Of course employers want employees to be as productive as possible. But they also decide how much work to do, based on the costs and benefits. Raising the wages of employees changes all of these cost-benefit calculations. Suppose a fast food restaurant will bring in an additional $X per day by having an extra cashier, increasing the number of customers that can be served. It is worth hiring a new employee only if the cost of the employee is less than that amount. If the cost of labor goes up, it may be more beneficial to serve fewer people at lower cost.

An extension of this is that some businesses are no longer viable when wages reach a certain point, so the optimal amount of work to do becomes 0.

Jan April 10, 2014 at 9:48 am

I can understand your argument, but I don’t think it aligns with the specific findings of the NC study: “Wessels determined that a wage increase caused New York retailers to increase work demands. In most stores, fewer workers were given fewer hours to do the same work as before.”

This sounds to me like the employer says, “Bill, you used to fold 25 tacos an hour, and that was fine, but now you must fold 35.” They aren’t saying that employers cutback their output in response to the wage hike.

dan1111 April 10, 2014 at 10:13 am

I am skeptical, too, that there is much capacity to just increase workload to make up for having fewer workers.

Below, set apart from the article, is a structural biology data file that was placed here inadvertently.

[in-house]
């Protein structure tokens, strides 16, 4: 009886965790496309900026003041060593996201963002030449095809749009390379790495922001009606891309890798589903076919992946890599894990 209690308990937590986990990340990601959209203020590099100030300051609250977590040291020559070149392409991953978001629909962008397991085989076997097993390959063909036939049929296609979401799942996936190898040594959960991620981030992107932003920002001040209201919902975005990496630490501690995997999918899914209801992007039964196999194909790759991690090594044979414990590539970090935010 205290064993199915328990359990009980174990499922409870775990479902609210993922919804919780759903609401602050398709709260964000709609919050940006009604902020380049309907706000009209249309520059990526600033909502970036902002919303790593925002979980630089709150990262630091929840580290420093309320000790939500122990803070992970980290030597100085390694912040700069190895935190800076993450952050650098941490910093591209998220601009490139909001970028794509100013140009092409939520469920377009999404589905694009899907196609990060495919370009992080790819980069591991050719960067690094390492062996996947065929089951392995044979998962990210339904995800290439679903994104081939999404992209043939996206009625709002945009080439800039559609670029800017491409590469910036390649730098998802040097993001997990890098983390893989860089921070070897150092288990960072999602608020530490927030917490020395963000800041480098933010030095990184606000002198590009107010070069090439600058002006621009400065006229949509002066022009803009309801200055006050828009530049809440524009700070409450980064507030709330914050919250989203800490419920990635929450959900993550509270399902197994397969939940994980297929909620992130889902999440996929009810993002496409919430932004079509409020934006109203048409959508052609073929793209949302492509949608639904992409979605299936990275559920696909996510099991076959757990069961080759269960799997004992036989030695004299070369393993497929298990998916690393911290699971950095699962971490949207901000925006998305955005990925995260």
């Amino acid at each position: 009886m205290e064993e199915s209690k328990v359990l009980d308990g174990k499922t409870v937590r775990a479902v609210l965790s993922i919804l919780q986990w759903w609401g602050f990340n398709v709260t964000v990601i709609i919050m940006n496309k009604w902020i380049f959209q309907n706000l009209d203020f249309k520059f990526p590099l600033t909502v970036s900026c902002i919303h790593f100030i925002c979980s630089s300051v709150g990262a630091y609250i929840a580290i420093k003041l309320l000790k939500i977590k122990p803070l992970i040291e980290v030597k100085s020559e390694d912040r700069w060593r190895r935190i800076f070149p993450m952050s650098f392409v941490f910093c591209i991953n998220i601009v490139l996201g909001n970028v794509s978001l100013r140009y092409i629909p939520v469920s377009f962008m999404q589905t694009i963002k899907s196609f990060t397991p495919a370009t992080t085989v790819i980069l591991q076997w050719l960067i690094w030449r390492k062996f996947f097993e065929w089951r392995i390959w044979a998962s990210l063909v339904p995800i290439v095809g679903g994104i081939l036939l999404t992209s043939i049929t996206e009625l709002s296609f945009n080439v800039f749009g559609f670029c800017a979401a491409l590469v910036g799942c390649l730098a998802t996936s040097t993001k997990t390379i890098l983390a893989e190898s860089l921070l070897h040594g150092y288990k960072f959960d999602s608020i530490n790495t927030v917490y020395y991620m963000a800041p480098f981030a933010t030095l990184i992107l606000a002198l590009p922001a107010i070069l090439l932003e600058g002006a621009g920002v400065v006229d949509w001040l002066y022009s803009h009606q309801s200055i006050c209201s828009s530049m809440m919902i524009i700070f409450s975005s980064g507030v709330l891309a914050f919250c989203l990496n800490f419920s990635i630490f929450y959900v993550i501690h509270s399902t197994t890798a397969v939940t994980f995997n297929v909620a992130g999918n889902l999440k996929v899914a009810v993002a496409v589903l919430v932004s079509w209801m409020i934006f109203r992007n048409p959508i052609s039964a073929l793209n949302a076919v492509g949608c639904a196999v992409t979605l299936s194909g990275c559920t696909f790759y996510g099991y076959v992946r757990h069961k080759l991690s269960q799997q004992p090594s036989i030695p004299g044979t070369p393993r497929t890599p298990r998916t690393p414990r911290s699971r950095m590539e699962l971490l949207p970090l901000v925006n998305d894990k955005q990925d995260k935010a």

It’s not really an either/or situation, though, as the two effects are closely related. In the example I gave above, if a fast food restaurant cuts 20% of its cashiers, it might serve 10% fewer customers. The remaining cashiers would be doing more work. One can imagine that the extra cashiers really only increased capacity at peak meal times, when everyone was working non-stop. The rest of the day, there are now fewer workers to handle the same amount of business. This is not just a contrived example; in most service industry jobs, when you add more employees, you do more business, but it is a declining return the more employees you add, and wages dictate how many employees it is worth having.

In my opinion, this is a big part of what is going on, and increased work demands are just the side of it that the employee experiences.

Another effect, though, is that if the minimum wage makes jobs scarcer, the employer has more leverage and can successfully demand more out of employees.

Thomas April 11, 2014 at 8:21 pm